The Da Vinci Code, by Dan Brown, Read by Paul Michael, Books on Tape, Inc, 2003
I blame Umberto Eco.
It took awhile, but the fruit of his seed, The Name of the Rose, has been flowering for some time. There were a number of small versions of Eco bastards like Father Cadfael and the like, but no real blockbuster sensation to parallel that debut novel until now.
Dan Brown’s The Da Vinci Code is the talked about book of last and this year and it features the kind of well-researched esoterica that is the hallmark of Eco’s fiction. Brown is much less playful than Eco, who dollops out jests for his readers as well as his characters while Brown trots things along too brisk for humor. (For a sample of Eco’s literary gamesmanship, compare the descriptions of Sherlock Holmes in the second chapter of A Study in Scarlet with Adso’s description of Brother William at the beginning of Eco’s novel.)
But both books are replete with ancient church history, occult mysteries, secret sects, and hidden documents that could change the course of history. One could read Brown’s novel as a deliberate outgrowth from Eco, a challenge, a throwing down the gauntlet. You think you have a big secret? Brown seems to ask before upping the ante.
Which is not to say that Brown’s work is better than Eco’s. While both books display a dizzying fund of research, Brown’s brainy style comes off less naturally than Eco’s. Brown often interrupts the action and flow of his novel for lengthy flashbacks to lectures, monologues on Grail myth, and texty passages without which some readers would be at sea. Eco’s erudition is woven tighter in his novels’ warp and woof and gives the books a more fleshed out feeling. This is more necessary for Eco, since he rarely tells a story in present day and has to provide you with the day-to-day details of the Middle Ages, but he manages to make the atmosphere part of the mystery.
The Da Vinci Code tells the story of Harvard professor of symbology (that’s a class?), Robert Langdon and the mystery he is sucked into while in Paris. The director of the Louvre has been murdered and Langdon is implicated. The director’s granddaughter and French police cryptologist, Sophie Neveu, helps him escape, and their joint investigation into her grandfather’s death uncovers the secret society he belonged to and the mystery they have guarded for two thousand years.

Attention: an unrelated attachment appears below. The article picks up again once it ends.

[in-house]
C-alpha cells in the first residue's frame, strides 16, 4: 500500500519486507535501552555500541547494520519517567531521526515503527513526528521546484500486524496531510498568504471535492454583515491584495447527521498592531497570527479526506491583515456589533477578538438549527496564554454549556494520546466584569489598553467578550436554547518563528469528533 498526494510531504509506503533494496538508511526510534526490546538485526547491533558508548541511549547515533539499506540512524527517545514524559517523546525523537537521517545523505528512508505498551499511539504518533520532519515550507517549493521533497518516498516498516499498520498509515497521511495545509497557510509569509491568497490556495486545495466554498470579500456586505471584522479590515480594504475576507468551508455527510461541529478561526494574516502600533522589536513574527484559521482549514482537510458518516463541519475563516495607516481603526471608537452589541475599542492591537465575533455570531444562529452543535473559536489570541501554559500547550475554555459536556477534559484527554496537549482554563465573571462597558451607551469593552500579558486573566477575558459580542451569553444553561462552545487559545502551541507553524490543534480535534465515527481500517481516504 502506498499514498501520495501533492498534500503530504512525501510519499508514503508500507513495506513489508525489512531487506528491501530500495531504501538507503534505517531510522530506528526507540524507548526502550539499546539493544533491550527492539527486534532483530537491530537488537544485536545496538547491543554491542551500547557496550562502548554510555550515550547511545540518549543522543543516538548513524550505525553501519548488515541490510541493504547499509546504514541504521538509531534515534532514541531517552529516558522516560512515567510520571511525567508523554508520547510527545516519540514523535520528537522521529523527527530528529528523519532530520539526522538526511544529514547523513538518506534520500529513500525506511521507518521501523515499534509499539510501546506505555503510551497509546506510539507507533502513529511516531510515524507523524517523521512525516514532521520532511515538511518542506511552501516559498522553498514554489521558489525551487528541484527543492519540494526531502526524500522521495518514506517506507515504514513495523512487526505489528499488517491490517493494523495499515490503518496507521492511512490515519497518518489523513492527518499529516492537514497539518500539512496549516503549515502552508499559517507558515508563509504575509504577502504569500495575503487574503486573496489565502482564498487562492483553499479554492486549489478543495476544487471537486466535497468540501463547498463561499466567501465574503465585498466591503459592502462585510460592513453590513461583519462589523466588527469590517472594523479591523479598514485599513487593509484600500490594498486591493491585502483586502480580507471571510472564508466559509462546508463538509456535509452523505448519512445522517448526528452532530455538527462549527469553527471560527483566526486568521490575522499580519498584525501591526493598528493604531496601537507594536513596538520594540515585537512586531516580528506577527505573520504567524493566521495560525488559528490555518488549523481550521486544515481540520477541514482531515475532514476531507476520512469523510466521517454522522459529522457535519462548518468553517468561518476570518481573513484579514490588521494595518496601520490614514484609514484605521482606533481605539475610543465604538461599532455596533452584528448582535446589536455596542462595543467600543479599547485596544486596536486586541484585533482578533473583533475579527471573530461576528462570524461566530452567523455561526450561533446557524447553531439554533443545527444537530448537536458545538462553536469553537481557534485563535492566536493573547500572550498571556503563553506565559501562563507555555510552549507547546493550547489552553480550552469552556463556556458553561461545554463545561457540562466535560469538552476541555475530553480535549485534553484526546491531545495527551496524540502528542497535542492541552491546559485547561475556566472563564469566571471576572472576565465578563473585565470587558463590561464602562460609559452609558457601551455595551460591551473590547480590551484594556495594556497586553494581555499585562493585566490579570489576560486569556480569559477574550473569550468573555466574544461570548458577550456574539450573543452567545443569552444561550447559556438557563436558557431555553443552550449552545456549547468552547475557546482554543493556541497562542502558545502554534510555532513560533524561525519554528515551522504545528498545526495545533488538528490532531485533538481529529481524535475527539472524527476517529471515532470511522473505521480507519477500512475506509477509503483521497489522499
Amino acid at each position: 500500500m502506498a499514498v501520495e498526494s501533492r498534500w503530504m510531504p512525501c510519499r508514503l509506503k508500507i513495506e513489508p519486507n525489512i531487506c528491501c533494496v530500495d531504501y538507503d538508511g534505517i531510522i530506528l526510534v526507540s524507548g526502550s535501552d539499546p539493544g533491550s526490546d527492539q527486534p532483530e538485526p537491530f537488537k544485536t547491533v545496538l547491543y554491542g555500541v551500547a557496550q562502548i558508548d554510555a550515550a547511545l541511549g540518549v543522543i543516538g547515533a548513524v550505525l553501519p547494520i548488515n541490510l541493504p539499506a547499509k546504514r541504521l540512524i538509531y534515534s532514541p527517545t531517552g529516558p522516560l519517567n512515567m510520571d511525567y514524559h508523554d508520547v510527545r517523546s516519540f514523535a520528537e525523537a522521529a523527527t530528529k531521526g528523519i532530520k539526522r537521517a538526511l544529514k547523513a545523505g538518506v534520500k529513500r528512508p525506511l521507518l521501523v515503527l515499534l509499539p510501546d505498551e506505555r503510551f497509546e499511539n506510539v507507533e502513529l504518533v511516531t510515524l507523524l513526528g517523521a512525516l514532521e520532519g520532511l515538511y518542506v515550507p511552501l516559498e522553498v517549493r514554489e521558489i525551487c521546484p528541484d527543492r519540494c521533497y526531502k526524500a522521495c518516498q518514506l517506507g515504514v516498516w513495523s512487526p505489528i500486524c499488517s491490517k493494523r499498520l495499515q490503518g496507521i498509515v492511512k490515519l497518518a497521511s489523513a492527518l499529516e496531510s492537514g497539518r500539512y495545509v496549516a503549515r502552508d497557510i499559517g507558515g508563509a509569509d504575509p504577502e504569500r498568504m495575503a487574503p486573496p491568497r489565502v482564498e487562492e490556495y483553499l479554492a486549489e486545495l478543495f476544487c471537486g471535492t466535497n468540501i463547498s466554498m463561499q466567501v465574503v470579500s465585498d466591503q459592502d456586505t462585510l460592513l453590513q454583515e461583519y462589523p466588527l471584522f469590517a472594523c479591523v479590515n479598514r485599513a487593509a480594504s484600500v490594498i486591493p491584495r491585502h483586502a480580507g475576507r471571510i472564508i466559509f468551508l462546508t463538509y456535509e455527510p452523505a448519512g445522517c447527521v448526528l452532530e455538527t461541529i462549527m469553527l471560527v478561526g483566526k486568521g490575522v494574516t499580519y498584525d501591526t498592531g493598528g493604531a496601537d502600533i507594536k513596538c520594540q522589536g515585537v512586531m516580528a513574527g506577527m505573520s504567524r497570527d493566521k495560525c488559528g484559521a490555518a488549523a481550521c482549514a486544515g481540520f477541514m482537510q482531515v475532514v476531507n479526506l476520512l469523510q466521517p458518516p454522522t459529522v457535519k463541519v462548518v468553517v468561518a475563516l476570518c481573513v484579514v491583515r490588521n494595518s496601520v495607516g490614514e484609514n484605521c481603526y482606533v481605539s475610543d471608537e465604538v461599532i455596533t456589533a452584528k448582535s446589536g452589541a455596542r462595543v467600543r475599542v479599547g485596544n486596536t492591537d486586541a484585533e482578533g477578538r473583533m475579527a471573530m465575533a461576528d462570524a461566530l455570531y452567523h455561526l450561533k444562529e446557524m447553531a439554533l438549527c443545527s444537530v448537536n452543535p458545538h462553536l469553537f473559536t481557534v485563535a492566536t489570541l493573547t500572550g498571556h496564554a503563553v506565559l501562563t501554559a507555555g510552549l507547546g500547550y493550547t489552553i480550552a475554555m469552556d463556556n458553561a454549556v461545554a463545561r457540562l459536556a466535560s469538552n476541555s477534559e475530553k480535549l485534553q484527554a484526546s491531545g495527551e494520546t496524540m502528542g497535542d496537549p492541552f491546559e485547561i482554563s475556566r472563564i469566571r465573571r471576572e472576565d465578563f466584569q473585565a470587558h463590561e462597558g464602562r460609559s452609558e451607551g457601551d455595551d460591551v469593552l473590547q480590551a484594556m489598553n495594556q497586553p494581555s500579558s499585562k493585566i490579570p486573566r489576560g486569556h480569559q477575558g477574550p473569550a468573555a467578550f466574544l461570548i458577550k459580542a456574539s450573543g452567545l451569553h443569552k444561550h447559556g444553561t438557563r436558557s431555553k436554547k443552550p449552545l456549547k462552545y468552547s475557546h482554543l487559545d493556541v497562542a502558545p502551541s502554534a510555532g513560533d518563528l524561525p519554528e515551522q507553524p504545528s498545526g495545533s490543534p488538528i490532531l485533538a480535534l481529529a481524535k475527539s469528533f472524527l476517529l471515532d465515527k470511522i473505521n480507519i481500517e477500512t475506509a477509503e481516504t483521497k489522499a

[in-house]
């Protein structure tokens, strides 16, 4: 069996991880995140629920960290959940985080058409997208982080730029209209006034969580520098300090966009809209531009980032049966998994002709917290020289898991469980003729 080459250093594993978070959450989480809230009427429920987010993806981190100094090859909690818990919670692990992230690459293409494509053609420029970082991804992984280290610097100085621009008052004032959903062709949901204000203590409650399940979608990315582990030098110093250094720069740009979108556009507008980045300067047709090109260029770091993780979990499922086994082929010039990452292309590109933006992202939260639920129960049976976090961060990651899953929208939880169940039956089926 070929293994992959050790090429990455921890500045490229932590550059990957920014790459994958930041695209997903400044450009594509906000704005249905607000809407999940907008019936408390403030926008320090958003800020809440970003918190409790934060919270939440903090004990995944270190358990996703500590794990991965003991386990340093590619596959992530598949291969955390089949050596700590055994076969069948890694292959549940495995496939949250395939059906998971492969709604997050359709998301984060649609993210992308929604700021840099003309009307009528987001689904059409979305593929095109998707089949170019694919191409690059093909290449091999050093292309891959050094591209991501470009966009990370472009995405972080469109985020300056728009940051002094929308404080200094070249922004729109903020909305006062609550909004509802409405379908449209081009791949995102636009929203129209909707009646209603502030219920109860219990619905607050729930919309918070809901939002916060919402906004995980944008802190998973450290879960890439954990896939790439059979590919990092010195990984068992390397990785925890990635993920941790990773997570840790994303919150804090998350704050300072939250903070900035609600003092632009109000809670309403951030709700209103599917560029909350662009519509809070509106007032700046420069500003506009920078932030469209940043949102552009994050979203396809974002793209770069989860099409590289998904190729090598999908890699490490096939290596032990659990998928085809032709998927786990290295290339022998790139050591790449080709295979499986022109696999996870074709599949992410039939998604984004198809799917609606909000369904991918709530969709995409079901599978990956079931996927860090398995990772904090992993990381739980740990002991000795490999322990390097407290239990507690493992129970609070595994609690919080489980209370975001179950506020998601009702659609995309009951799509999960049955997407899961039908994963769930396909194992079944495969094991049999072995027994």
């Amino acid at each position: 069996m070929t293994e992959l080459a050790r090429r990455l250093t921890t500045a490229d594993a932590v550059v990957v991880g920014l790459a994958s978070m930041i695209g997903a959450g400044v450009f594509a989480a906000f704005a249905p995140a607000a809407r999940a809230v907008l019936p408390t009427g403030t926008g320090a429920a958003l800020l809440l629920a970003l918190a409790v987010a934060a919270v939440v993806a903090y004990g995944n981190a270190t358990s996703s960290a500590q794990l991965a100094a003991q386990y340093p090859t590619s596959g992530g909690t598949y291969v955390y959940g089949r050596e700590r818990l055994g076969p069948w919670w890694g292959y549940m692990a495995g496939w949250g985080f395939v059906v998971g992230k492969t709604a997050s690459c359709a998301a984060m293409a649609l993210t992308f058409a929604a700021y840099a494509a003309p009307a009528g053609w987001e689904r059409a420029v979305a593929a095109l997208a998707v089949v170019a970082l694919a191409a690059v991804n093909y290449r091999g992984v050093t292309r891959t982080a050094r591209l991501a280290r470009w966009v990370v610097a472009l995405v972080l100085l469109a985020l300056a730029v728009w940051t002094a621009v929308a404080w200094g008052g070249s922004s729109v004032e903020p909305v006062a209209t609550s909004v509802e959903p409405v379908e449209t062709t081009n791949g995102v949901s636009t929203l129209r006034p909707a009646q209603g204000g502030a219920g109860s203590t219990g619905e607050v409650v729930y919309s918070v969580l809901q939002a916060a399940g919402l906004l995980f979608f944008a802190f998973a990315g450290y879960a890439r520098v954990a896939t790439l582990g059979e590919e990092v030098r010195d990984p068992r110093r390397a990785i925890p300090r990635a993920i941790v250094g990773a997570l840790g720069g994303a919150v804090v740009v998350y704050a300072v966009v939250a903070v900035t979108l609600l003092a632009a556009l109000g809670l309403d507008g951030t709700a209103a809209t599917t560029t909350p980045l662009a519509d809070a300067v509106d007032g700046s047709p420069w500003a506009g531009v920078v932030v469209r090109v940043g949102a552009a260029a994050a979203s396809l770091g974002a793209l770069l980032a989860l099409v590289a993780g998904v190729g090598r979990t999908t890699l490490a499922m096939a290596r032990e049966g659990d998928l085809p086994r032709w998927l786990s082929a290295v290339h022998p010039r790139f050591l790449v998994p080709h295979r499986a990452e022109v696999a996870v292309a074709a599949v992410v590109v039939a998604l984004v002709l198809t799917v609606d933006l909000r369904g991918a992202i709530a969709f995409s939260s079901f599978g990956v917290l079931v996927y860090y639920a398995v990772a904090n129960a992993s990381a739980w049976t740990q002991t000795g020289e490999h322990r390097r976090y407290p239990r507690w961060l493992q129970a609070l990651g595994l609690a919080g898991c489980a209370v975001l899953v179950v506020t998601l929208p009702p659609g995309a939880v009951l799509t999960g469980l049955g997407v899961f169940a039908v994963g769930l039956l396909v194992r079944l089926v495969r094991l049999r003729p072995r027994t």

This is not Brown’s first novel to feature Langdon. Brown’s first book, Angels & Demons, while apparently selling well, did not touch of the kind of firestorm that this book has engendered. A simple look at the recent non-fiction of your local bookstore will demonstrate how many debunkers are out there who wish to disprove a work of fiction. It seems a deliberately untrue story is more frightening than an academic volume that says the same kind of things. One would almost think the publisher had commissioned these slender “scholarly” volumes for the sole purpose of drumming up bigger sales for Brown and guaranteeing his third Langdon book will sell megamillions.
Somehow, though, I doubt it is entirely Brown’s fast-paced clever puzzle writing that can take credit for the book’s phenom status. As I’ve said, Brown’s first book sold tolerably well (and is doing brisk rebound business as a result of The Da Vinci Code’s big numbers), but a thriller about the Vatican isn’t every reader’s cup of communion vino. A book about Jesus hooking up with Mary Magdalene and having a kid has a shock value that great numbers of people will read just to find out what everyone else is talking about.
And that’s the big secret of the book. It’s not like I’m spoiling things by telling you this. You’d have to have had your eyes and ears duct taped closed not to have gleaned about that much of the book’s story. And given that this secret is let out of the bag before you even reach the halfway point, it’s not like the mystery is terribly revelatory.
The furor surrounding this idea is rather curious to me. It’s like what happened when The Last Temptation of Christ was released. Loads of scholarly books make this suggestion and you hardly hear a whisper about them and no cottage debunking industry springs up to besmirch them. But one person decides it’s time to make these theories entertaining and all the furor in the world is whipped up. Hell, even the book of The Last Temptation didn’t cause this much stir.
But the moment a fictional account of Jesus’ life pops up that suggests he might have been playing raise the dead with the Magdalene, and the moment such a book starts climbing the charts, every tinpot, so-called religious leg-humper shows up to kick sand. Which, of course, attracts more attention to the book or film they want people to disregard in the first place. I guess anyone who might take the story of Jonah literally isn’t going to be all that logical a person in the first place. I'm not terribly interested in discussing the merits of this argument or even the validity of Brown's various secret society conspiracy theories. Readers of Foucault's Pendulum will recognize a few names herein.
What Brown lacks in Eco’s scholarly mien, he more than makes up for with killer pacing and an excellent sense of suspense, though. With the exception of the learned sidebar interruptions, Brown knows just when to cut away from the high tension scenes in order to enhance and increase our anxiety, and he knows better than to stay away too long. The CDs of this book sometimes manage that same trick, ending a disc right as our heroes stumble into a trap. It’s a classic trick and one Brown sometimes overplays. Of course, that’s more apparent the more of the book you take in in one go. Broken up and split over a couple sittings, The Da Vinci Code’s repetitious elements are less palpable.